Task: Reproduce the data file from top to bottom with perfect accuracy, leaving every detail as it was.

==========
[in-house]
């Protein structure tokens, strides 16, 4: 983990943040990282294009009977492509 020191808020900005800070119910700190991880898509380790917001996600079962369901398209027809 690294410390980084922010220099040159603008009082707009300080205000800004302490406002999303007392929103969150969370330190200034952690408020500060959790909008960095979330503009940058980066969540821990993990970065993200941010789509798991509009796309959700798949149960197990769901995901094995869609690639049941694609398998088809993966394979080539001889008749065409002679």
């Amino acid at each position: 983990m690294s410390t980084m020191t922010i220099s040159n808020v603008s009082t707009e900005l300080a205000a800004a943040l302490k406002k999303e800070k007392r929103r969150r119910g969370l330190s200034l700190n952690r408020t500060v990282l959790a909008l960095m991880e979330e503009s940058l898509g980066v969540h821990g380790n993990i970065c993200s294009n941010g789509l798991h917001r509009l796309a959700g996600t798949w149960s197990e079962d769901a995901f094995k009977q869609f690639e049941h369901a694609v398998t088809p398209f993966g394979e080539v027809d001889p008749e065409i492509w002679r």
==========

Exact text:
[in-house]
């Protein structure tokens, strides 16, 4: 983990943040990282294009009977492509 020191808020900005800070119910700190991880898509380790917001996600079962369901398209027809 690294410390980084922010220099040159603008009082707009300080205000800004302490406002999303007392929103969150969370330190200034952690408020500060959790909008960095979330503009940058980066969540821990993990970065993200941010789509798991509009796309959700798949149960197990769901995901094995869609690639049941694609398998088809993966394979080539001889008749065409002679």
């Amino acid at each position: 983990m690294s410390t980084m020191t922010i220099s040159n808020v603008s009082t707009e900005l300080a205000a800004a943040l302490k406002k999303e800070k007392r929103r969150r119910g969370l330190s200034l700190n952690r408020t500060v990282l959790a909008l960095m991880e979330e503009s940058l898509g980066v969540h821990g380790n993990i970065c993200s294009n941010g789509l798991h917001r509009l796309a959700g996600t798949w149960s197990e079962d769901a995901f094995k009977q869609f690639e049941h369901a694609v398998t088809p398209f993966g394979e080539v027809d001889p008749e065409i492509w002679r």